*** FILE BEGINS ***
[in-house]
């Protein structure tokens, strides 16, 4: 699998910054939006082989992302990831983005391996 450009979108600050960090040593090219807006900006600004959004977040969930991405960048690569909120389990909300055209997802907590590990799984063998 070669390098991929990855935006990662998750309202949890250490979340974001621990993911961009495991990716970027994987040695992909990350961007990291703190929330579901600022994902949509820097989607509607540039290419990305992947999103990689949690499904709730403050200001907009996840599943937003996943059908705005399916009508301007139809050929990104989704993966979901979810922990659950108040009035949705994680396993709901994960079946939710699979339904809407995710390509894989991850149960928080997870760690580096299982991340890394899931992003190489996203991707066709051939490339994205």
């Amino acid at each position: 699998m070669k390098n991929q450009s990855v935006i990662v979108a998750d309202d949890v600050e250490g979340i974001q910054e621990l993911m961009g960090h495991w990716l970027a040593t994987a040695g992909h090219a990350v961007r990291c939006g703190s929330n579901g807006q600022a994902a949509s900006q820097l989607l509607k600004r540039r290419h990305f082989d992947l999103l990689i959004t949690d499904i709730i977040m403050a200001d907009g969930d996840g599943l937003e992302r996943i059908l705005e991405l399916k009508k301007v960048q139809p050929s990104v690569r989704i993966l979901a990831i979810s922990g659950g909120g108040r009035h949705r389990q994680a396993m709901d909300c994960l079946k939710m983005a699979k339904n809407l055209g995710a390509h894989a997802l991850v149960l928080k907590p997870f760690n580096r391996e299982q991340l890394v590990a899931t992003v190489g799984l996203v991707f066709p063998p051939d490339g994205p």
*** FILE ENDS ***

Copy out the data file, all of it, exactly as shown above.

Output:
[in-house]
């Protein structure tokens, strides 16, 4: 699998910054939006082989992302990831983005391996 450009979108600050960090040593090219807006900006600004959004977040969930991405960048690569909120389990909300055209997802907590590990799984063998 070669390098991929990855935006990662998750309202949890250490979340974001621990993911961009495991990716970027994987040695992909990350961007990291703190929330579901600022994902949509820097989607509607540039290419990305992947999103990689949690499904709730403050200001907009996840599943937003996943059908705005399916009508301007139809050929990104989704993966979901979810922990659950108040009035949705994680396993709901994960079946939710699979339904809407995710390509894989991850149960928080997870760690580096299982991340890394899931992003190489996203991707066709051939490339994205």
């Amino acid at each position: 699998m070669k390098n991929q450009s990855v935006i990662v979108a998750d309202d949890v600050e250490g979340i974001q910054e621990l993911m961009g960090h495991w990716l970027a040593t994987a040695g992909h090219a990350v961007r990291c939006g703190s929330n579901g807006q600022a994902a949509s900006q820097l989607l509607k600004r540039r290419h990305f082989d992947l999103l990689i959004t949690d499904i709730i977040m403050a200001d907009g969930d996840g599943l937003e992302r996943i059908l705005e991405l399916k009508k301007v960048q139809p050929s990104v690569r989704i993966l979901a990831i979810s922990g659950g909120g108040r009035h949705r389990q994680a396993m709901d909300c994960l079946k939710m983005a699979k339904n809407l055209g995710a390509h894989a997802l991850v149960l928080k907590p997870f760690n580096r391996e299982q991340l890394v590990a899931t992003v190489g799984l996203v991707f066709p063998p051939d490339g994205p």